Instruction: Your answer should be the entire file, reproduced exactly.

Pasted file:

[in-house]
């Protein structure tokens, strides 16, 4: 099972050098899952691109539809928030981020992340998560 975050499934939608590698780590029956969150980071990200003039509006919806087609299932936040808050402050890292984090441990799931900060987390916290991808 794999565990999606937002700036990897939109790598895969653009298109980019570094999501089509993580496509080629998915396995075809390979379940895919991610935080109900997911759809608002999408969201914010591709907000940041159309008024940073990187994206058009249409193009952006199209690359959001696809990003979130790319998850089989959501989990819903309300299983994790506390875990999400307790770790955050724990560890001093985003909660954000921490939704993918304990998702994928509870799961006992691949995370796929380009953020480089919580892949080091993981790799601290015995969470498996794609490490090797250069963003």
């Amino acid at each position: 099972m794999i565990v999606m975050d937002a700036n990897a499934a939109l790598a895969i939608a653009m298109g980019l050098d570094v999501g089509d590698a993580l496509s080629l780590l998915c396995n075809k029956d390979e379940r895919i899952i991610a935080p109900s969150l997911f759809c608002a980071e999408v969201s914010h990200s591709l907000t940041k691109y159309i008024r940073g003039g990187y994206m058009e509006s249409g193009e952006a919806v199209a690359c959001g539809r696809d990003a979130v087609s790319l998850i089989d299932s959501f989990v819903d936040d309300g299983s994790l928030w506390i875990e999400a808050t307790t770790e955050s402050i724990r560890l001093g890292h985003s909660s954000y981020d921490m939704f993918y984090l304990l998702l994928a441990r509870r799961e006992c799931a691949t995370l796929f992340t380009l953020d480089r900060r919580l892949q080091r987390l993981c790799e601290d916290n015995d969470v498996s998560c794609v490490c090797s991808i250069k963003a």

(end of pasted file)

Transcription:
[in-house]
């Protein structure tokens, strides 16, 4: 099972050098899952691109539809928030981020992340998560 975050499934939608590698780590029956969150980071990200003039509006919806087609299932936040808050402050890292984090441990799931900060987390916290991808 794999565990999606937002700036990897939109790598895969653009298109980019570094999501089509993580496509080629998915396995075809390979379940895919991610935080109900997911759809608002999408969201914010591709907000940041159309008024940073990187994206058009249409193009952006199209690359959001696809990003979130790319998850089989959501989990819903309300299983994790506390875990999400307790770790955050724990560890001093985003909660954000921490939704993918304990998702994928509870799961006992691949995370796929380009953020480089919580892949080091993981790799601290015995969470498996794609490490090797250069963003």
């Amino acid at each position: 099972m794999i565990v999606m975050d937002a700036n990897a499934a939109l790598a895969i939608a653009m298109g980019l050098d570094v999501g089509d590698a993580l496509s080629l780590l998915c396995n075809k029956d390979e379940r895919i899952i991610a935080p109900s969150l997911f759809c608002a980071e999408v969201s914010h990200s591709l907000t940041k691109y159309i008024r940073g003039g990187y994206m058009e509006s249409g193009e952006a919806v199209a690359c959001g539809r696809d990003a979130v087609s790319l998850i089989d299932s959501f989990v819903d936040d309300g299983s994790l928030w506390i875990e999400a808050t307790t770790e955050s402050i724990r560890l001093g890292h985003s909660s954000y981020d921490m939704f993918y984090l304990l998702l994928a441990r509870r799961e006992c799931a691949t995370l796929f992340t380009l953020d480089r900060r919580l892949q080091r987390l993981c790799e601290d916290n015995d969470v498996s998560c794609v490490c090797s991808i250069k963003a």